Process

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Why I Paint in Nature

I live in Sevier County, Tennessee.  My backyard south is Roundtop Mountain; the east view, through the trees, is Cove Mountain; and the lighted ridge facing north is across Wears Valley Road. These details are important to me because for the last 30 years I painted mostly horizon lines, (corn and soybean fields and prairies).  The Smoky Mountains have expanded my painterly horizons. 
I have been painting out-of-doors almost exclusively for over 20 years; my portable studio is in the back of my van, with my red wagon as a cart for art supplies.
Being a plein air painter,  I am thrilled to be able paint all year round in Tennessee.  Before I moved south, for months of the year the weather and a full-time university teaching job made painting outside nearly impossible. On warm days, I dragged my students and their paints out to a picturesque wooded lagoon in the center of NIU’s campus, drawing more attention than we needed and competing with blasting music and blaring emergency vehicles housed across the road, but frequently inspiring some of their best work.  I painted right alongside them.  I have tried to use art to maintain my sense of humor and my continuing sense of awe of Nature herself.
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Palette

I like to have my palette ready, like having the biggest box of crayons available, and always with wet paint, requiring little mixing.   The painted colors change and the viewer can see my choices on the paper.  My palette is divided by warm and cool colors as in nature itself. Then color has more depth and builds value naturally.  Lastly, when I focus on details, I remind myself the painting is already finished. 

Sometimes it rains
Sometimes it rains
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Color & Brushmarks

I use typical painting techniques slightly differently.  Value, a most important first step for most artists working outside, helps one organize and simplify the rawness of the natural world.   But for me, I see color first and embrace the movement of light and the chaos of nature.   Drawing (both value and line) is the last thing that completes my painting.  I like my paintings to be alive. My method of painting derives from non-western brush techniques with western paper and color.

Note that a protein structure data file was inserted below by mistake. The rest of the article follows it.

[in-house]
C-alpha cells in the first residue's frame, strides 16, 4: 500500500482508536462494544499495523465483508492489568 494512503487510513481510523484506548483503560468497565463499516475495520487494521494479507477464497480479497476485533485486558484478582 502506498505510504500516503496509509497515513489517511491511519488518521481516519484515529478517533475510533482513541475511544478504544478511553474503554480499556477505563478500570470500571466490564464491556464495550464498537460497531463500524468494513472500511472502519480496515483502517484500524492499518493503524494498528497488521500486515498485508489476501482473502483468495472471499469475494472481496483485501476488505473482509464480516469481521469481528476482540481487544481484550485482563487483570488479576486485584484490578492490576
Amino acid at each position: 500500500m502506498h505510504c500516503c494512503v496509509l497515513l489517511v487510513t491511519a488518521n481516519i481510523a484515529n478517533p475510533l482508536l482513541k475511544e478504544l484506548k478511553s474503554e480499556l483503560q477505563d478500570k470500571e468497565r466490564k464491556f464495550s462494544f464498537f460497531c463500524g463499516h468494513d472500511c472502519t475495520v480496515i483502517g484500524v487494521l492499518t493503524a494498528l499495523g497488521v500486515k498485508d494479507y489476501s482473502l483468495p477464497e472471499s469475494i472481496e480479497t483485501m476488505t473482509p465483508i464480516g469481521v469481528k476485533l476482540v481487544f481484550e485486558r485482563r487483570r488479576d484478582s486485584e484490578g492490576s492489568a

Here are my favorite brushes.
Here are my favorite brushes.
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Red wagon

This red radio flyer is my traveling studio; it has gone thorough water (Vermont Studio Center) and up a mountain path in Georgia (Hambidge).  It is my paint table but strapped down can still tip over....it was even struck by a bike in Illinois.

My portable studio reminds me of Chicago where it was made and bought for my daughter, Danielle Holland.  I guess it really belongs to her—but right now it is all mine. It matches my red hat, too.

 

Safety in numbers
Safety in numbers

Plein Air in progress

It seems, I have been painting all of my life. From 1970-1996, when painting representationally, I worked from photographs. But then, my subjects changed, and I moved outside. Painting plein air became my sanity, since I taught watercolor for 25 years in a classroom that had no windows.  Because many of my students were painting from photos, I began photographing my work within the landscape  to show them how painting from life was more alive.  Sometimes, I show the plein air photographs alongside my work

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Painting Influences

My colorist influence is heightened (described as bright) because of my experiences. I worked in the textile industry in New York City and Chicago for years, hand-painting silk dresses and designing and styling wallpaper in my Chicago studio, while I began teachin art part-time.

I went to China in 1995, studied rice paper scroll landscapes and for a short time worked in black ink. Discovering then that words in Chinese calligraphy were actually realistic descriptions painted with brushes, my landscape painting derived from calligraphy itself after that. I am always looking for the perfect brush and I use bamboo brushes to draw what I learn from Nature.

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Charles

Charles Burchfield’s watercolor “The Four Seasons”

In September 2002, I got a fellowship to study and paint at the Vermont Studio Center with Wolf Kahn, a renowned colorist. Sometime around then, I realized that color makes it’s own energy and is alive.

During an academic sabbatical in 2010, I painted for three months in Costa Rica; it goes without saying that the tropics presented their own bright, natural palette to further inspire my own use of color and light.

My embrace of color likely began in graduate school, when I fell in love with Charles Burchfield’s watercolor “The Four Seasons” at the Krannert Art Museum on the University of Illinois campus, where I earned my MFA.   I studied more of his work, and admired his large expressive watercolors done en plein air.  Perhaps I was even more influenced when I discovered that Burchfield also designed wallpaper.  I continue to learn more from observing and painting nature and looking carefully at the marvelous paintings in museums around the country and the world.  Visiting Monet’s garden surely added to my color repertory.  In September 2002, I got a fellowship to study and paint at the Vermont Studio Center with Wolf Kahn, a renowned colorist, and realized then that color makes its own energy. During an academic sabbatical, I painted for three months in Costa Rica; it goes without saying that the tropics presented their own bright, natural palette to further inspire my use of color and light.  Now, my color reflects the mist and clouds of the Smoky Mountains.

 

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